Get access

Using the Microcyte Flow Cytometer To Monitor Cell Number, Viability, and Apoptosis in Mammalian Cell Culture

Authors

  • Claire L. Harding,

    1. Aber Instruments Ltd., Science Park, Aberystwyth, SY23 3AH, U.K.
    Current affiliation:
    1. New Product Development Unit, Bio Products Laboratory, Dagger Lane, Elstree, Hertfordshire, WD6 3BX, U.K.
    Search for more papers by this author
  • David R. Lloyd,

    1. Centre for Bioprocess Engineering, School of Chemical Engineering, University of Birmingham, Edgbaston, Birmingham, B15 2TT, U.K.
    Search for more papers by this author
  • Caroline M. McFarlane,

    1. Centre for Bioprocess Engineering, School of Chemical Engineering, University of Birmingham, Edgbaston, Birmingham, B15 2TT, U.K.
    Search for more papers by this author
  • Mohamed Al-Rubeai

    Corresponding author
    1. Centre for Bioprocess Engineering, School of Chemical Engineering, University of Birmingham, Edgbaston, Birmingham, B15 2TT, U.K.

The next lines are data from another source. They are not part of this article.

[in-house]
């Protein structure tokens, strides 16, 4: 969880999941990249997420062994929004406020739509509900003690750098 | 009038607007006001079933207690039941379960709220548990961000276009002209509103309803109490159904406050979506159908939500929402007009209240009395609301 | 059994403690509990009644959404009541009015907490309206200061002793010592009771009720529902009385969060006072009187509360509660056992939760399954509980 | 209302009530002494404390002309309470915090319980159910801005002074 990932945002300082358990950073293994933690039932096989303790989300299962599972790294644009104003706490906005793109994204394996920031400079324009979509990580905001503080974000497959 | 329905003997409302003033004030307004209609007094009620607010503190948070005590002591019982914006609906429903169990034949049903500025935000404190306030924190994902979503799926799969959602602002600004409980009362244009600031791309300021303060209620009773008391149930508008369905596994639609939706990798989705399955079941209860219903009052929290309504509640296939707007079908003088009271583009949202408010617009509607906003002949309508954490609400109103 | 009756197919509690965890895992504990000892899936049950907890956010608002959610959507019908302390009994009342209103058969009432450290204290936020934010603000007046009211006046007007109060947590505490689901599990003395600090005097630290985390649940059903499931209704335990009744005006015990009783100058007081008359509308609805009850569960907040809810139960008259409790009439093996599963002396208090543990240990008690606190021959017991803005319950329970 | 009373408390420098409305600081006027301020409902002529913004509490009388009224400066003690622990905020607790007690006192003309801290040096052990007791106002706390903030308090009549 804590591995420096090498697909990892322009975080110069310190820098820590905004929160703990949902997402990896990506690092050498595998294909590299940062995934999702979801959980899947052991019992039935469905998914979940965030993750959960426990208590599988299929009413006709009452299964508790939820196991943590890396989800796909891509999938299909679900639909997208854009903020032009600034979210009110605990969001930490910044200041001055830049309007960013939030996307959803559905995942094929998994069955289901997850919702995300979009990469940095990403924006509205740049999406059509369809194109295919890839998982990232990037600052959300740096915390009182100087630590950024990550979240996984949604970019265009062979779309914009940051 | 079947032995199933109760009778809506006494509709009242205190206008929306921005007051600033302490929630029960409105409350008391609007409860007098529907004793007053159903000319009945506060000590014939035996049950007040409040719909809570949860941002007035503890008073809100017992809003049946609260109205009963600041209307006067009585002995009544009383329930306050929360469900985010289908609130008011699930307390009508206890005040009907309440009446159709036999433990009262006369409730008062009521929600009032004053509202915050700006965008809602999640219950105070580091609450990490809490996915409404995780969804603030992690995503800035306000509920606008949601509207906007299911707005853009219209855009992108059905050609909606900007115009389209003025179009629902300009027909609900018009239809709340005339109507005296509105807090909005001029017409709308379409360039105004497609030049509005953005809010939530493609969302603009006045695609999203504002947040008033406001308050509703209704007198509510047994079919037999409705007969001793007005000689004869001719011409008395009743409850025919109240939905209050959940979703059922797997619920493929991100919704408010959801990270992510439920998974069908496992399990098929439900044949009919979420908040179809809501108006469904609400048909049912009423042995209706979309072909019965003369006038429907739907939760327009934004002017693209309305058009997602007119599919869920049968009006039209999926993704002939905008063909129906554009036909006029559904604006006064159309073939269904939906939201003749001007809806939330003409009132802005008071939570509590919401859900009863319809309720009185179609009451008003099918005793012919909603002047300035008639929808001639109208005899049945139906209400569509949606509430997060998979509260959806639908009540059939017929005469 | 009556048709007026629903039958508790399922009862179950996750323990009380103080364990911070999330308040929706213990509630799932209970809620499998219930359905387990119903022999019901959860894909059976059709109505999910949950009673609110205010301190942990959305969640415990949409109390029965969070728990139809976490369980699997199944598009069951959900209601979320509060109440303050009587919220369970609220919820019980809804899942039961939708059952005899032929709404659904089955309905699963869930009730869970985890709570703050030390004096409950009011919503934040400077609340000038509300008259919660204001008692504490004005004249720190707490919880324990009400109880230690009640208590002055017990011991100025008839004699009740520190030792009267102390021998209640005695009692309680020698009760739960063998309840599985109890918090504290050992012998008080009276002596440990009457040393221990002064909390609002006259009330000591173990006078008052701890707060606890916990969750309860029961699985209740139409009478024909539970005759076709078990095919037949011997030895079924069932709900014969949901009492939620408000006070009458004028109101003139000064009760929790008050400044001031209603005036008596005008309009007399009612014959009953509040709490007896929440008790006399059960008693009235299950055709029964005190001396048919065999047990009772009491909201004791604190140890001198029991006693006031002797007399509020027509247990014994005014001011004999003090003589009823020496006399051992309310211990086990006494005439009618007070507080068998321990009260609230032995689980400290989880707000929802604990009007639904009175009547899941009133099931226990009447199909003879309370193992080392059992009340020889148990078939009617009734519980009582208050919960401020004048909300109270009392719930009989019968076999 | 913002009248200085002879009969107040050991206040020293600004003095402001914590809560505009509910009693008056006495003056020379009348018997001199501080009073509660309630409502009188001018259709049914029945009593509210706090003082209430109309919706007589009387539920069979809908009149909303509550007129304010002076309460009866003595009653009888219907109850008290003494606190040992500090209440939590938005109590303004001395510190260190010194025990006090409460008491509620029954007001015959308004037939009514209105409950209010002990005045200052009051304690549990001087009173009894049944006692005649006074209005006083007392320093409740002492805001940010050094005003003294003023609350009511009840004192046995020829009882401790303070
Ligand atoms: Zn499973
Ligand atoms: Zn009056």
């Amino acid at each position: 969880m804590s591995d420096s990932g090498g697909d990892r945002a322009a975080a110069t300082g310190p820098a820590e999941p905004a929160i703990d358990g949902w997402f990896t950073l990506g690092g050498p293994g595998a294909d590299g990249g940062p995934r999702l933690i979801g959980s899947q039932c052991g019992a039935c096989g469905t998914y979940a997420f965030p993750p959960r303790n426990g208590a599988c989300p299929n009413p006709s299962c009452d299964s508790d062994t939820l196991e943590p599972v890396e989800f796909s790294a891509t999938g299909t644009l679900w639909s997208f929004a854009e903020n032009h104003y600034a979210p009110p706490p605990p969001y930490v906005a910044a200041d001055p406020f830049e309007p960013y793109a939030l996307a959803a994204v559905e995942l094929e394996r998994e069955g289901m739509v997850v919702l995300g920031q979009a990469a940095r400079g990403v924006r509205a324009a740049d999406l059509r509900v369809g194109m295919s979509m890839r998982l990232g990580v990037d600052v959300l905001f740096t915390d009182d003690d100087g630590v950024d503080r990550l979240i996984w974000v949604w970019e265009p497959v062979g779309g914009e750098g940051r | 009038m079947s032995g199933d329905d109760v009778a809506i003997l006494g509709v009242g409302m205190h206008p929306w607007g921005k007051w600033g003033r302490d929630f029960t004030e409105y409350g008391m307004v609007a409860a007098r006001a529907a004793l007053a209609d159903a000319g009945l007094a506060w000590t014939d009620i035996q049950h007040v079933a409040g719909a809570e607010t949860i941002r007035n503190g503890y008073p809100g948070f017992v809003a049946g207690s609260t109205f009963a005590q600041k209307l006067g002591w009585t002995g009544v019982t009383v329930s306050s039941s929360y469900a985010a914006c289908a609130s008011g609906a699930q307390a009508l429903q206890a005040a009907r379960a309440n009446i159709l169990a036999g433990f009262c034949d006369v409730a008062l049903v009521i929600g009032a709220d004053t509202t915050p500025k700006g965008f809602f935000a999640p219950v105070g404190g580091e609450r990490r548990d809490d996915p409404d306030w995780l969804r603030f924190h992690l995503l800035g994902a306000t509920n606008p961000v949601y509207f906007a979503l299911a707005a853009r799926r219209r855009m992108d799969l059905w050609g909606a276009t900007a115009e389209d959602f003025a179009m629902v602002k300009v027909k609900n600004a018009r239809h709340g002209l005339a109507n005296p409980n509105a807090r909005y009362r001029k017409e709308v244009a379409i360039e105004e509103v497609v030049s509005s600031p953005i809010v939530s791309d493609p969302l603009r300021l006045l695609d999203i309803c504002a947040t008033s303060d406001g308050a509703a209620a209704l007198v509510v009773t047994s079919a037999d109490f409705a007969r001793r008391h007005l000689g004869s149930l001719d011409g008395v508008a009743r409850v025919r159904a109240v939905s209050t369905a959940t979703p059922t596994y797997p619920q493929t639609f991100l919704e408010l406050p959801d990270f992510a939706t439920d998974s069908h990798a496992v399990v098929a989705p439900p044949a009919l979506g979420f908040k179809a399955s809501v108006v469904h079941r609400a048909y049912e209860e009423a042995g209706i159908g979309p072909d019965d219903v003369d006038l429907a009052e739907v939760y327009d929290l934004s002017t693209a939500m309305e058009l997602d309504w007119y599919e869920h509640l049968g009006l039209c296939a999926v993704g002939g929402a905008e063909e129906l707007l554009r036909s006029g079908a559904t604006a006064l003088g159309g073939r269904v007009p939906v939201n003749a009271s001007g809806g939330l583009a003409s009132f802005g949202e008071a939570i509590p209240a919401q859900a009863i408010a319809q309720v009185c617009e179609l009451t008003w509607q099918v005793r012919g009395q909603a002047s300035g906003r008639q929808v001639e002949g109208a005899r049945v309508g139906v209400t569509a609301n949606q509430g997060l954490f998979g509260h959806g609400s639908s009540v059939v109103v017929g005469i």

• Centre for Bioprocess Engineering, School of Chemical Engineering, University of Birmingham, Edgbaston, Birmingham, B15 2TT, U.K.
    Search for more papers by this author

Abstract

The Microcyte is a novel, portable flow cytometer based on diode laser technology whose use has been established for yeast and bacterial analysis. We present data that demonstrate its suitability for routine mammalian cell counting and viability determination. To extend its range of applications in the field of animal cell culture biotechnology, a test to determine the number of apoptotic cells present has been developed for use with the instrument. Apoptosis was induced in hybridoma cell cultures by treatment with camptothecin. Apoptotic cells were labeled with biotinylated Annexin V and then visualized using a streptavidin-allophycocyanin conjugate. Their numbers were counted, and the cell size of the apoptotic cell population was determined using the Microcyte.

Ancillary